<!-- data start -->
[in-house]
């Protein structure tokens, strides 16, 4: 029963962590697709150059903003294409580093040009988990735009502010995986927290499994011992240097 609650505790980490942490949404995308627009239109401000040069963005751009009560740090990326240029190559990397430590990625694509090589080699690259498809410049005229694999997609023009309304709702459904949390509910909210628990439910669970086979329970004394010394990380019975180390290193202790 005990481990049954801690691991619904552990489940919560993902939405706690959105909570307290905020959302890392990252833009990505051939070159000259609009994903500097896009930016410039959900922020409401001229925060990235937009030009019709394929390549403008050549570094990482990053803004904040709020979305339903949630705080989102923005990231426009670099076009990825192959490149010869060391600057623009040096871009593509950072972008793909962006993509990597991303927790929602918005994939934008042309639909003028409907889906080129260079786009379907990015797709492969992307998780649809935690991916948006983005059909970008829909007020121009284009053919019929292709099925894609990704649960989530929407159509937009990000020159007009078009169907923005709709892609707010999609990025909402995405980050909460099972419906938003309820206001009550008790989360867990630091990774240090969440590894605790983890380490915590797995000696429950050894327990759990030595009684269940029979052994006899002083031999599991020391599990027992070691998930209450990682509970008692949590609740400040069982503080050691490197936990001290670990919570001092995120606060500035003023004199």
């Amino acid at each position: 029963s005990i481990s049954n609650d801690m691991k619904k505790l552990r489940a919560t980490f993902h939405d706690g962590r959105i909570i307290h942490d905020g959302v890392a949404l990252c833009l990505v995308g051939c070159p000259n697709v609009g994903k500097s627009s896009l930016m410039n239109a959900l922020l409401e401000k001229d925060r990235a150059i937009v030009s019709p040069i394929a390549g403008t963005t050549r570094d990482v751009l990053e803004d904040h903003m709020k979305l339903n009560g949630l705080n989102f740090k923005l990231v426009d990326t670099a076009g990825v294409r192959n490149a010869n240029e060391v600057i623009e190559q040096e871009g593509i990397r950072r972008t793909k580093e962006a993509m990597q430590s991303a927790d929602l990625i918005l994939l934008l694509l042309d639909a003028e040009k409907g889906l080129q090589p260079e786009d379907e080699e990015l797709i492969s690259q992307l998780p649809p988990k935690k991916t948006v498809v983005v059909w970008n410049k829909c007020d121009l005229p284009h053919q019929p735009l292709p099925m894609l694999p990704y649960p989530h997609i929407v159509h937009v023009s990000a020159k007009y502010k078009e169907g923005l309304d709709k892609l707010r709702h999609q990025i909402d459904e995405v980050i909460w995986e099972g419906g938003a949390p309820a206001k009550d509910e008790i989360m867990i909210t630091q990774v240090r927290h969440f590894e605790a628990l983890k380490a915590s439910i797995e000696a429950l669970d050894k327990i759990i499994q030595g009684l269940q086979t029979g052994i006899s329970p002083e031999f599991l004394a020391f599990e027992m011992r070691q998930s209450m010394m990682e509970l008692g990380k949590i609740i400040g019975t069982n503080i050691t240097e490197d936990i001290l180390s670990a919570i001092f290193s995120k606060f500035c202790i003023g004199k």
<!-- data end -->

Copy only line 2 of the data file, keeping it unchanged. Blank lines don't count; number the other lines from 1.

């Protein structure tokens, strides 16, 4: 029963962590697709150059903003294409580093040009988990735009502010995986927290499994011992240097 609650505790980490942490949404995308627009239109401000040069963005751009009560740090990326240029190559990397430590990625694509090589080699690259498809410049005229694999997609023009309304709702459904949390509910909210628990439910669970086979329970004394010394990380019975180390290193202790 005990481990049954801690691991619904552990489940919560993902939405706690959105909570307290905020959302890392990252833009990505051939070159000259609009994903500097896009930016410039959900922020409401001229925060990235937009030009019709394929390549403008050549570094990482990053803004904040709020979305339903949630705080989102923005990231426009670099076009990825192959490149010869060391600057623009040096871009593509950072972008793909962006993509990597991303927790929602918005994939934008042309639909003028409907889906080129260079786009379907990015797709492969992307998780649809935690991916948006983005059909970008829909007020121009284009053919019929292709099925894609990704649960989530929407159509937009990000020159007009078009169907923005709709892609707010999609990025909402995405980050909460099972419906938003309820206001009550008790989360867990630091990774240090969440590894605790983890380490915590797995000696429950050894327990759990030595009684269940029979052994006899002083031999599991020391599990027992070691998930209450990682509970008692949590609740400040069982503080050691490197936990001290670990919570001092995120606060500035003023004199």